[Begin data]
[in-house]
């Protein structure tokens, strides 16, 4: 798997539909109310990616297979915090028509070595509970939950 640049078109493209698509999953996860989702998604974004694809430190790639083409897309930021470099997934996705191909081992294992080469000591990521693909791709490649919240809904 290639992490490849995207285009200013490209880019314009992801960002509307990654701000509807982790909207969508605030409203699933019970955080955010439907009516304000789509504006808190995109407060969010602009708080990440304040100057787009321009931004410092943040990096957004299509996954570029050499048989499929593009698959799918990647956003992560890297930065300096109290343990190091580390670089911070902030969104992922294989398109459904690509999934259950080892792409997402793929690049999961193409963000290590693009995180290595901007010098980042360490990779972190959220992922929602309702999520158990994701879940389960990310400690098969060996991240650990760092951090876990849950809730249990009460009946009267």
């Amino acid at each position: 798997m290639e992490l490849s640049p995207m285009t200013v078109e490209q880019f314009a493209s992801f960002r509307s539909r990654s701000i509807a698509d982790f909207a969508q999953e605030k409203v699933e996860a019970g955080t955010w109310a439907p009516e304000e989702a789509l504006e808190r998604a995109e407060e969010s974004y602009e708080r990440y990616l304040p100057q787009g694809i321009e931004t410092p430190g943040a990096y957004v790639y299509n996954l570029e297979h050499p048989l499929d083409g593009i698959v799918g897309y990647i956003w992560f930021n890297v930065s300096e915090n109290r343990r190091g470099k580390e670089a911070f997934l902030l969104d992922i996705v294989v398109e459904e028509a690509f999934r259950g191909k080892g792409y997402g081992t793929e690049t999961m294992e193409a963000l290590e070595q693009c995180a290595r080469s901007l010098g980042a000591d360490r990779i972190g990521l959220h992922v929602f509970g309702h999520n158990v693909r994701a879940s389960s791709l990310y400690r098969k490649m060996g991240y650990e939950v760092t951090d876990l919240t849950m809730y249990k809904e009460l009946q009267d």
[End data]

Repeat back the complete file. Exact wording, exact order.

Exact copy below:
[in-house]
């Protein structure tokens, strides 16, 4: 798997539909109310990616297979915090028509070595509970939950 640049078109493209698509999953996860989702998604974004694809430190790639083409897309930021470099997934996705191909081992294992080469000591990521693909791709490649919240809904 290639992490490849995207285009200013490209880019314009992801960002509307990654701000509807982790909207969508605030409203699933019970955080955010439907009516304000789509504006808190995109407060969010602009708080990440304040100057787009321009931004410092943040990096957004299509996954570029050499048989499929593009698959799918990647956003992560890297930065300096109290343990190091580390670089911070902030969104992922294989398109459904690509999934259950080892792409997402793929690049999961193409963000290590693009995180290595901007010098980042360490990779972190959220992922929602309702999520158990994701879940389960990310400690098969060996991240650990760092951090876990849950809730249990009460009946009267």
């Amino acid at each position: 798997m290639e992490l490849s640049p995207m285009t200013v078109e490209q880019f314009a493209s992801f960002r509307s539909r990654s701000i509807a698509d982790f909207a969508q999953e605030k409203v699933e996860a019970g955080t955010w109310a439907p009516e304000e989702a789509l504006e808190r998604a995109e407060e969010s974004y602009e708080r990440y990616l304040p100057q787009g694809i321009e931004t410092p430190g943040a990096y957004v790639y299509n996954l570029e297979h050499p048989l499929d083409g593009i698959v799918g897309y990647i956003w992560f930021n890297v930065s300096e915090n109290r343990r190091g470099k580390e670089a911070f997934l902030l969104d992922i996705v294989v398109e459904e028509a690509f999934r259950g191909k080892g792409y997402g081992t793929e690049t999961m294992e193409a963000l290590e070595q693009c995180a290595r080469s901007l010098g980042a000591d360490r990779i972190g990521l959220h992922v929602f509970g309702h999520n158990v693909r994701a879940s389960s791709l990310y400690r098969k490649m060996g991240y650990e939950v760092t951090d876990l919240t849950m809730y249990k809904e009460l009946q009267d």